You are correct Mike, if the Areva plant is funded, and I think WHEN NuScale has their Nuclear license, then I think we are going to see some rapid growth in every city from Rexburg to Pocatello, with the bulk being in Idaho Falls. I think there is more than enough for Mayor Casper and the City Council to all do. And remember, Mayor Casper plans to hire a person to work as a business recruitment or ombudsman. It will be a new position in the city.

Corey Toule also wrote in his OpEd (I'm paraphrasing here), while it is hoped city Administrators can be retained, at some point salary demands may exceed what the city can pay. There is no guarantee the city can meet other obligations, and I know the council is looking at land to rebuild Fire Station #1 starting this summer or fall. A new Police Headquarters will be next. Not every salary increase can be the same as what power received.

That was a really good post, Mike. I want to recommend to everyone if you haven't done so to read Mayor Casper ' s State of the City address. It's actually very good, IMO, and she explains her priorities for the city. It's easily accessible at the city website.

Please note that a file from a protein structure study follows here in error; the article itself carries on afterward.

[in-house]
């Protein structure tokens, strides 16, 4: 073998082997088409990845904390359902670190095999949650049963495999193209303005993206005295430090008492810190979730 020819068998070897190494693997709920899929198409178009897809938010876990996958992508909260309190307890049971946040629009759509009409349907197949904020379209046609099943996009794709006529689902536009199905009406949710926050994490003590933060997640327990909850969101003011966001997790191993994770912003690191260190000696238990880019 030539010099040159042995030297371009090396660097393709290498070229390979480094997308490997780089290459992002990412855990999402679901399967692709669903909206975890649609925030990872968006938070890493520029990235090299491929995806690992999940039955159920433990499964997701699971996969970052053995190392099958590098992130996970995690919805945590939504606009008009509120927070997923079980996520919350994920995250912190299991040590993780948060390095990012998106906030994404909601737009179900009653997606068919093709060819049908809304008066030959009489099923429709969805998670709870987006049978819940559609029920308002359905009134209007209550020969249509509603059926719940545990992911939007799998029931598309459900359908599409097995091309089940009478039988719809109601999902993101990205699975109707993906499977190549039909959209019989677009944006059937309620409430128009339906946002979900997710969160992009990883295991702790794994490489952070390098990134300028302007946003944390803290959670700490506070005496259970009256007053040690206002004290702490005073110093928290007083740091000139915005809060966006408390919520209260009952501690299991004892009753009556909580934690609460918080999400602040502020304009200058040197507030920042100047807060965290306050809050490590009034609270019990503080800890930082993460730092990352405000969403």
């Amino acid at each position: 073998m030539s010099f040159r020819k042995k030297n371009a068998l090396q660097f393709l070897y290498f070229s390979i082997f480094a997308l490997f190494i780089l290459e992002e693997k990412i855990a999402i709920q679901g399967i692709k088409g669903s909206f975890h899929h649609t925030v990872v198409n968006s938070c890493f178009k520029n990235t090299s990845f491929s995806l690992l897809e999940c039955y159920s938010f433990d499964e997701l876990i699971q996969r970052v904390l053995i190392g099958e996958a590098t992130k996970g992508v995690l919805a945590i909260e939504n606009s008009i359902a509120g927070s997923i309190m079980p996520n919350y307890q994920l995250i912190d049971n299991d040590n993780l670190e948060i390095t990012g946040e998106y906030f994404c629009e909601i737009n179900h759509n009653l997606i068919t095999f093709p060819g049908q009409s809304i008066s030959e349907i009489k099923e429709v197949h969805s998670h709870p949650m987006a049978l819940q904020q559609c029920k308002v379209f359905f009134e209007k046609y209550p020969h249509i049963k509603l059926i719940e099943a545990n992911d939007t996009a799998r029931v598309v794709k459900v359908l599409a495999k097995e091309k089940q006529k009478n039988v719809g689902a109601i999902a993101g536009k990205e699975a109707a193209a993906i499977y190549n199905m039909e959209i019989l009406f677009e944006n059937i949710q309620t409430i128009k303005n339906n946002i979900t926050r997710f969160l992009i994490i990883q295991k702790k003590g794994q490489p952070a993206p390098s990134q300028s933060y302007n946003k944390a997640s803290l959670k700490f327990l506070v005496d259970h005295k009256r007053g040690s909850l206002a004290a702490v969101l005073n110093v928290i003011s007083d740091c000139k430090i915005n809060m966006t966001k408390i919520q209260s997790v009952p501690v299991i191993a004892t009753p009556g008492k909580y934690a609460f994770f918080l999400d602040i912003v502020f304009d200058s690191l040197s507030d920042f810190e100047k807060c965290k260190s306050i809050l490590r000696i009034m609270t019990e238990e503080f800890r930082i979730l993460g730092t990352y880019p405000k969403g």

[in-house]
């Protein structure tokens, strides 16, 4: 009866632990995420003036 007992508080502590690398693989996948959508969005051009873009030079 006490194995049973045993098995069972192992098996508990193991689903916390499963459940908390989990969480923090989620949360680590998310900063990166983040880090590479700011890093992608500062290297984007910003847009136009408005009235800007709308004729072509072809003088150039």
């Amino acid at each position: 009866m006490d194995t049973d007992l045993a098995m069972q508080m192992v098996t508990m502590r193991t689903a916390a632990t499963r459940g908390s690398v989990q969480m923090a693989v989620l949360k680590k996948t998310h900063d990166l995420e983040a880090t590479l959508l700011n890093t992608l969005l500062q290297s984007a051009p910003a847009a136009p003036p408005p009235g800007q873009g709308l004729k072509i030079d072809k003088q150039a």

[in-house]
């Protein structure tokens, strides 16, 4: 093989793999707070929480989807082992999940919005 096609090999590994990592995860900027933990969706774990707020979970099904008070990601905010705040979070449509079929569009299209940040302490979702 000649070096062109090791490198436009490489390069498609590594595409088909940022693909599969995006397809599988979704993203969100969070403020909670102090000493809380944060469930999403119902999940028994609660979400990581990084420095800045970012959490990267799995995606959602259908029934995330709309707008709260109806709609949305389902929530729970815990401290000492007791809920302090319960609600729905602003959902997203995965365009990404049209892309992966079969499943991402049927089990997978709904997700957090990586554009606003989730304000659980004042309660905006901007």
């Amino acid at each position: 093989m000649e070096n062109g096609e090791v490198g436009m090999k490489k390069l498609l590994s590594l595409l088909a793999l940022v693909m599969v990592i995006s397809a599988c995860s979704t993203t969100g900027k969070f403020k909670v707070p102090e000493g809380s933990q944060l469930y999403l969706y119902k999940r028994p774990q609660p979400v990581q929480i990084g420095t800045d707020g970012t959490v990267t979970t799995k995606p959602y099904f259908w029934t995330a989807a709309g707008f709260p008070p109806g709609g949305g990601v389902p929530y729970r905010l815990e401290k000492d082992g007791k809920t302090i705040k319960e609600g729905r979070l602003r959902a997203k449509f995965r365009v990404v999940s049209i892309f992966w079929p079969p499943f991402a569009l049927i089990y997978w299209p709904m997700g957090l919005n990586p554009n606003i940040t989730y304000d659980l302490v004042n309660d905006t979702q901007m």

Last edited by Mtn. States Resident; 04-05-2015 at 08:09 PM..
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Old 04-20-2015, 10:02 PM
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Default Mayor Casper Selects New Councilman: David Smith, CPA

Mayor Casper has chosen David Smith, CPA to fill the seat left vacant when Councilman Whittier died. I like Mayor Casper's choice and reasoning. It is a huge help to other council members, a mayor and residents when a councilman can be added who has a an accounting background.

Here's a link: Casper nominates accountant to fill council vacancy - East Idaho News | East Idaho News

I know the IF City Council had a special work meeting this evening. They approved an architect to design Fire Station # 1 and had some other business. I'm not certain if the council was asked to vote on Mr. Smith tonight or not. There is conflicting information.

Nate Sunderland (former PR reporter) who now works I guess for Riverbend Communications posted Bizmojo Idaho's Paul Menser's article about Mayor Casper's choice.

Casper nominates accountant to fill council vacancy - East Idaho News | East Idaho News